Job search advice for fundraisers: An interview with Phil Gerard

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Editor's Note: This interview originally appeared on the Wild Woman Fundraising website and is excerpted with permission. You can read the full interview here.

Mazarine Treyz: This is Mazarine Treyz of Wild Woman Fundraising, and today I am so excited to be interviewing Phil Gerard for our Fundraising Career Conference 2016. Phil will be speaking about how to structure and organize your fundraising job search. So Phil, what makes you different from all the other fundraising recruiters out there?

Phil Gerard: There are a couple of things, Mazarine, and thank you very much for inviting me back to your conference. What is very important to me is that I have a long-term view. I’m not just going search by search by search. I have regular meetings once a week, where I meet with fundraisers and aspiring fundraisers for coffee and talk with them about their career aspirations. I haven’t said no to anyone who has approached me and said they want to talk with me about a career in fundraising, about their next move. I think that’s really important, because this way I am getting to know the people in my network, what their background is, what their strengths is, what really makes them tick, what they want to do with their career. Then as opportunities come up in the future, I have a much better understanding of who could be a good fit for what job in what organization.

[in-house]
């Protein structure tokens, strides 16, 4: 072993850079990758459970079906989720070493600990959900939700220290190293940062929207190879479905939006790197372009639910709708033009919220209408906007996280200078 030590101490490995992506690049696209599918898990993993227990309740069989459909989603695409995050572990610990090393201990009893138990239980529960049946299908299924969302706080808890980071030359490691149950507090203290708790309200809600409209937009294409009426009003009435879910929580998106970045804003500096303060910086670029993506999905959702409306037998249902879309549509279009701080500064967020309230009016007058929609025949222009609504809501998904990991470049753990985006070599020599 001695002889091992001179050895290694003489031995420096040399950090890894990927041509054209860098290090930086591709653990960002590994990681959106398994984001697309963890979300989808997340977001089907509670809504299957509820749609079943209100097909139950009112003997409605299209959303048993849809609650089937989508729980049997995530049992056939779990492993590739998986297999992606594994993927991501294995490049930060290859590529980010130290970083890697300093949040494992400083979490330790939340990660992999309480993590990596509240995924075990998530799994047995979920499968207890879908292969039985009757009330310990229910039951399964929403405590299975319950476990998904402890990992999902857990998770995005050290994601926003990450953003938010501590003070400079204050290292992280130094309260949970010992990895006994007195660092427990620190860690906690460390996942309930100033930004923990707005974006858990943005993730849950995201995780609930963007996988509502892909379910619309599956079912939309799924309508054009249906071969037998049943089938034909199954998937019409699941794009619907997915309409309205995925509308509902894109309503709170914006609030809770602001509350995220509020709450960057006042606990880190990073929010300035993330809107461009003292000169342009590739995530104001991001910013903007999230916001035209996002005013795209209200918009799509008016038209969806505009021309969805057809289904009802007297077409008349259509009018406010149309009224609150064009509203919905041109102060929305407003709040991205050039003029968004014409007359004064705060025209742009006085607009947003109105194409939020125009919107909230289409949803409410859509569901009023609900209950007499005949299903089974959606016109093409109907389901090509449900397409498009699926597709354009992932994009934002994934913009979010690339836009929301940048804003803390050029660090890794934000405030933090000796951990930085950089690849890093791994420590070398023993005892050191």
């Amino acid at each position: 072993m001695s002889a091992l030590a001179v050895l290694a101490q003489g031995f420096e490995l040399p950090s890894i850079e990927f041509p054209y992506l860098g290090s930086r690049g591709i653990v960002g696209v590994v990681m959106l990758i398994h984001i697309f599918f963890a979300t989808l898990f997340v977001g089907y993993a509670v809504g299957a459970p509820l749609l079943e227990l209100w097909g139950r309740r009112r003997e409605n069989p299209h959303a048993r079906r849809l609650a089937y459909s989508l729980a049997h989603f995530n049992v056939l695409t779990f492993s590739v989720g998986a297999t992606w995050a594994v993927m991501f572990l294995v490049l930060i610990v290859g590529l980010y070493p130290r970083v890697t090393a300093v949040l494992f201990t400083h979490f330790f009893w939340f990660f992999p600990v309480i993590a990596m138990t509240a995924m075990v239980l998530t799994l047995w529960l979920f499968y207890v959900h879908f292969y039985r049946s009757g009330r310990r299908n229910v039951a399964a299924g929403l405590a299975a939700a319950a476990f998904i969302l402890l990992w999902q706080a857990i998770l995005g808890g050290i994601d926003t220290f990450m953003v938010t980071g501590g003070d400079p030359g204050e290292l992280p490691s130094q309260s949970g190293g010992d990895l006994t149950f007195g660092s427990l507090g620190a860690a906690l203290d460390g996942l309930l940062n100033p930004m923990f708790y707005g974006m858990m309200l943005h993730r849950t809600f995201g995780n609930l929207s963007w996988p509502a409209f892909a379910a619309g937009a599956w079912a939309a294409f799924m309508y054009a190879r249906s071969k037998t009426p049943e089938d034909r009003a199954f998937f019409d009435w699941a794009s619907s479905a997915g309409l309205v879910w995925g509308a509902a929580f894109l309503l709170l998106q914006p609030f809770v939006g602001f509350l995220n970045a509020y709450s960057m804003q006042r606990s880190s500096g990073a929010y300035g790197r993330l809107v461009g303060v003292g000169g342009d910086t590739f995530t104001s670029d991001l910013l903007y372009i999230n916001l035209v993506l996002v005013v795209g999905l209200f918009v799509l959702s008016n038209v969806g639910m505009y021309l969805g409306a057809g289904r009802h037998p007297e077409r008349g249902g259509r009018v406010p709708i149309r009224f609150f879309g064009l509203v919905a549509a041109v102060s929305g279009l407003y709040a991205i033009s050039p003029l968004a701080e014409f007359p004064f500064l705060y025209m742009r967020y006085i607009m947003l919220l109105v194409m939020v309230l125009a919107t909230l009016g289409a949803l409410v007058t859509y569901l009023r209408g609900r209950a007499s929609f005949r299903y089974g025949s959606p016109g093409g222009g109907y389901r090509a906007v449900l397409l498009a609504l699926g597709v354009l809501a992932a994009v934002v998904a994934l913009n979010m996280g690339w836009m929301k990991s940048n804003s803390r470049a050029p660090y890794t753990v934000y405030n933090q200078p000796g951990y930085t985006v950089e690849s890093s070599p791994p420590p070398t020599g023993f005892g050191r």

I’ve met with fundraisers that are not now fundraisers, but they might have just graduated from university and they were interested in the field. I don’t think many other recruiters meet with just regular, non-fundraisers for coffee to find out what interests them, why they want to be in fundraising and what their possible career paths might look like.

MT: Excellent. So that said, what work do you find most fulfilling with your consulting?

PG: Oh, I love my job. There are many things that I find fulfilling. One example is when someone calls me and they have tried to break into the fundraising profession, and we’ve talked a number of times and then this person calls me in the future and says, “Phil, I got the job.” Or even better, the year after, they call me and say, “I still have the job and it’s fabulous, and now I have a promotion.” That’s just an awesome feeling. MT: What are you teaching at the Fundraising Career Conference in 2016?

PG: This time we are going to be talking about organizing your job search. So this is something that I am looking forward to very much, because it’s going to touch on many different points. It’s going to be a really broad session, where we’re talking about researching the organizations that you are interested in that you want to apply to, preparing your resume and being strategic about your job search. How to prepare yourself for an interview, the dos and the don’ts, and how to present yourself in an interview and afterwards. Then also we’re going to talk about negotiating your salary, your benefits, and I really want to tackle a few of the uncomfortable questions about what to say. For example, what to say when you’re being asked for your salary expectation. I have some really sticky examples that we can talk about that you really often cannot talk to a hiring manager about.